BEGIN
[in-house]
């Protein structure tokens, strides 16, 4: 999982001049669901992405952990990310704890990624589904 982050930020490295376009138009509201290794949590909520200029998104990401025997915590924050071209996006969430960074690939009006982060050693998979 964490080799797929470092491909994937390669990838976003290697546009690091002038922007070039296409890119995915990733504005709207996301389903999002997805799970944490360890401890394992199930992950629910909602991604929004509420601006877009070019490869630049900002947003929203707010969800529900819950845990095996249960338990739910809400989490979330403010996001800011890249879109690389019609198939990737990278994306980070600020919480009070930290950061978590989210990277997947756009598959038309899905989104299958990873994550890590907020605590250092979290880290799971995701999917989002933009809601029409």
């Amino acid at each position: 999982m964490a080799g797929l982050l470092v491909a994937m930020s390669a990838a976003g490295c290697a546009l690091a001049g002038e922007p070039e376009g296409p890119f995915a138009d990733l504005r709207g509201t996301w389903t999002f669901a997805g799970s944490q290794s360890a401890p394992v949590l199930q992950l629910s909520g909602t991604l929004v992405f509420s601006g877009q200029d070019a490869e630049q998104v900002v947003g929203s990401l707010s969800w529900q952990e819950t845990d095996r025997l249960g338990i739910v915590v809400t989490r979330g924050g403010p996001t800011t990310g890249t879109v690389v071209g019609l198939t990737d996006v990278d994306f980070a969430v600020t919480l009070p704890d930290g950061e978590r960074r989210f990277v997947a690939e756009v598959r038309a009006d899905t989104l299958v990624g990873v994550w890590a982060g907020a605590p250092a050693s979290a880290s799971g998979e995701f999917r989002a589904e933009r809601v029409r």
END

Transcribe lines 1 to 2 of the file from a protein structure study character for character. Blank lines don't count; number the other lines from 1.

[in-house]
């Protein structure tokens, strides 16, 4: 999982001049669901992405952990990310704890990624589904 982050930020490295376009138009509201290794949590909520200029998104990401025997915590924050071209996006969430960074690939009006982060050693998979 964490080799797929470092491909994937390669990838976003290697546009690091002038922007070039296409890119995915990733504005709207996301389903999002997805799970944490360890401890394992199930992950629910909602991604929004509420601006877009070019490869630049900002947003929203707010969800529900819950845990095996249960338990739910809400989490979330403010996001800011890249879109690389019609198939990737990278994306980070600020919480009070930290950061978590989210990277997947756009598959038309899905989104299958990873994550890590907020605590250092979290880290799971995701999917989002933009809601029409």